Los Angeles
07-24-2007, 03:42 PM
2033, please read the last 20 posts or so. The casino gambling allegations in Jan 05 were not corroborated.

Pacersin2033
07-24-2007, 03:46 PM
2033, please read the last 20 posts or so. The casino gambling allegations in Jan 05 were not corroborated.

I know that, I even stated that. Why don't you read the last 20 posts.

Just because something is not corroborated doesn't mean you don't do things a bit differently. And most certainly don't increase a guys responsibility a mere 3 months later.

waxman
07-24-2007, 03:47 PM
I like seeing a sober looking Stern... how bout' that.... your officials beyond reproach?..... beyond questioning huh? It must feel good to brush off those old linguistic gymnastics you learned so long ago. You wouldn't want to implicate yourself or the league would ya?.

CEO's.... government officals....lawyers.... they never lie do they?

Oh.... and i like the bit about comparing this to the CIA or FBI uncovering a rogue agent..... good stuff there Sterny. Yup... CIA, FBI..........N B A. All three letter acronyms. Similar in so many ways.

Los Angeles
07-24-2007, 03:50 PM
2033, if even one casino had a sales receipt in his name, he would have been canned. You can't fire a guy over a rumor, especially not over a rumor possibly spread by a neighbor who already hates him. that's just ... well ... un-American.

Pacersin2033
07-24-2007, 03:52 PM
2033, if even one casino had a sales receipt in his name, he would have been canned. You can't fire a guy over a rumor, especially not over a rumor possibly spread by a neighbor who already hates him. that's just ... well ... un-American.

Heres a suggestion, read my posts. Ok before you go trying to lecture me, read my posts. I NEVER said to fire him. But to increase his responsibility after the suspicion is stupid. Once again Read before you lecture.

JayRedd
07-24-2007, 03:52 PM
Yup... CIA, FBI..........N B A. All three letter acronyms. Similar in so many ways.

They all have guns.

Unclebuck
07-24-2007, 03:57 PM
Heres a suggestion, read my posts. Ok before you go trying to lecture me, read my posts. I NEVER said to fire him. But to increase his responsibility after the suspicion is stupid. Once again Read before you lecture.

The NBA did punish him, they did not allow him to work the second round of the playoffs

Naptown_Seth
07-24-2007, 03:58 PM
In all honesty, that was a masterful press conference by Stern. I think he is a master at what he does, I really do. (could you imagine Selig handling this)


There has been so much false reporting on this it is amazing. From big things to small things.
I agree he spun this as well as you could imagine, but I disagree on the false reporting aspect, at least at this point. I don't understand how you could say otherwise given the fact that you just admitted that Stern had this masterful spin/presser.

Just because Stern comes out and says this stuff doesn't make it any more true than Vick's lawyers saying "it wasn't him" or Jayson Williams saying "it wasn't me" or Ron Artest saying "I didn't mean it, I'll be focused from now on".

Clearly someone will be the fall guy, which implies the need for a fall guy which implies that someone beyond the fall guy did or should have known.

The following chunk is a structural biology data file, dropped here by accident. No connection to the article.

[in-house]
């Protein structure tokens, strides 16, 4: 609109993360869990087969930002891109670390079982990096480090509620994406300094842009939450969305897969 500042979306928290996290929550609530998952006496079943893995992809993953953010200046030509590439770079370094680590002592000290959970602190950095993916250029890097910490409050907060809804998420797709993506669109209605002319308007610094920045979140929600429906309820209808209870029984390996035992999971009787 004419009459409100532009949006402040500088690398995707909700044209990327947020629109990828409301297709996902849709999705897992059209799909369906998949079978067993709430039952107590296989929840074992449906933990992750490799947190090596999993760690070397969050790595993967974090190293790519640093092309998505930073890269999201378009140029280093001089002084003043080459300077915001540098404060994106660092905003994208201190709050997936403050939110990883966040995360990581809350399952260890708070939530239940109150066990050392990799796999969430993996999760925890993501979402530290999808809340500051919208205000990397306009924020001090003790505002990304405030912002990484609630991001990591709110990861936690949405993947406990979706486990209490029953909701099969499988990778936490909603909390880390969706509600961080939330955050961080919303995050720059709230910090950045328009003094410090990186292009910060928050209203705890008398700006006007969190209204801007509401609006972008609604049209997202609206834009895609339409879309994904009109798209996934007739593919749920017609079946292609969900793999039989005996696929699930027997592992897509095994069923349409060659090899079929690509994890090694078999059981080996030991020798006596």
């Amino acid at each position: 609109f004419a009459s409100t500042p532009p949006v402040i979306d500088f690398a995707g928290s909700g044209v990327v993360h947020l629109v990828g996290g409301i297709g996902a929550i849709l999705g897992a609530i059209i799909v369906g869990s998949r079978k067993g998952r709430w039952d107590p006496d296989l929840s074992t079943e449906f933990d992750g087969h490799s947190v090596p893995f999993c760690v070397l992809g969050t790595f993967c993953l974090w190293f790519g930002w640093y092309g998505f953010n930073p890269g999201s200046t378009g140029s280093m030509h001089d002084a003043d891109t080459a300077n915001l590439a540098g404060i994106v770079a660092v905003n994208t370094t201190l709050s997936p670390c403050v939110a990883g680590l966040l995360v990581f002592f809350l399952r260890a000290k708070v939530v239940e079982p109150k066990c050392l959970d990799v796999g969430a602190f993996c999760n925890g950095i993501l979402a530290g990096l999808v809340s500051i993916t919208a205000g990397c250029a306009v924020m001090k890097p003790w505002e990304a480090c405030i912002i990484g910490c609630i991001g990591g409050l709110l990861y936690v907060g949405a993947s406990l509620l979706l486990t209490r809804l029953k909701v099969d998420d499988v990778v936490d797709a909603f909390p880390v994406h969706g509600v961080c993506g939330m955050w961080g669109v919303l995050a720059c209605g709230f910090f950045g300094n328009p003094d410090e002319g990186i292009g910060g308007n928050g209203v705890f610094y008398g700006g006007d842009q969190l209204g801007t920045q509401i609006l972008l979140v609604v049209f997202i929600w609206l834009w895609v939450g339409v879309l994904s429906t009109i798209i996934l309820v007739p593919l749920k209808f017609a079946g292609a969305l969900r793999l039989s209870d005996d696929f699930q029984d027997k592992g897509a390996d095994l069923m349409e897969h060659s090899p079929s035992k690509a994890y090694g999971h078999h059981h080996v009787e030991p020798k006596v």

The FBI first contacted the NBA on June 20 to talk about a referee alleged to be gambling on games, and the two sides met on June 21, Stern said.Stern even covered his own butt on getting busted for lying in the future...that's not true and if it turns out that it is true then I never knew that it wasn't. Wow, how convenient to have no knowledge of anything that you might be saying is 100% true when it really isn't.

Nixon - "That was an isolated thing and none of my people were involved in the Watergate break-in and if it turns out they were then I didn't know about it." Oh, well our mistake, sorry about that. Sheesh.


What exactly is the product that Stern's "company" makes? Oh yeah, NBA basketball. Maybe a little humility in the face of the mad-cow beef/poison dog food/explodes when rear-ended screw-up pops up in your product. You want the credit for being the great commish when things go right, then you better step up and own the ****** outta this too.


Oh.... and i like the bit about comparing this to the CIA or FBI uncovering a rogue agent..... good stuff there Sterny. Yup... CIA, FBI..........N B A. All three letter acronyms. Similar in so many ways.
I agree. That was Karl Rove caliber mastery. Talk about branding, that's a prime example in action right there as he attempted to associate this situation with others of a completely different nature.

The irony is that the FBI is who uncovered the NBA's "rogue agent". Let me know when Stern and the NBA uncover rogue agents in the CIA or FBI to return the favor.

Pacersin2033
07-24-2007, 03:59 PM
The NBA did punish him, they did not allow him to work the second round of the playoffs

How is that a punishment, he had never even worked in the playoffs before. That was still a step up for him, and his Mob buddies.

Naptown_Seth
07-24-2007, 04:11 PM
Did you not watch or listen to the press conference. THE NBA HAD NO IDEA OF ANY OF THIS UNTIL June 20th 2007
Yeah, this helps Stern's case.

Hey, I had no idea my kid was walking down the middle of 465 for the last 3 hours, therefore I didn't screw up. It's not like I knew and let him keep doing it.
:hmm:

He's F'd either way. Not knowing about a situation this bad when your league keeps massive stats to watch for exactly this and when you are RIPPING into guys like Van Gundy and Cuban for questioning the integrity of the game even while it's being undermined (apparently to no one's knowledge except a bunch of gamblers and the FBI)? How is that any better?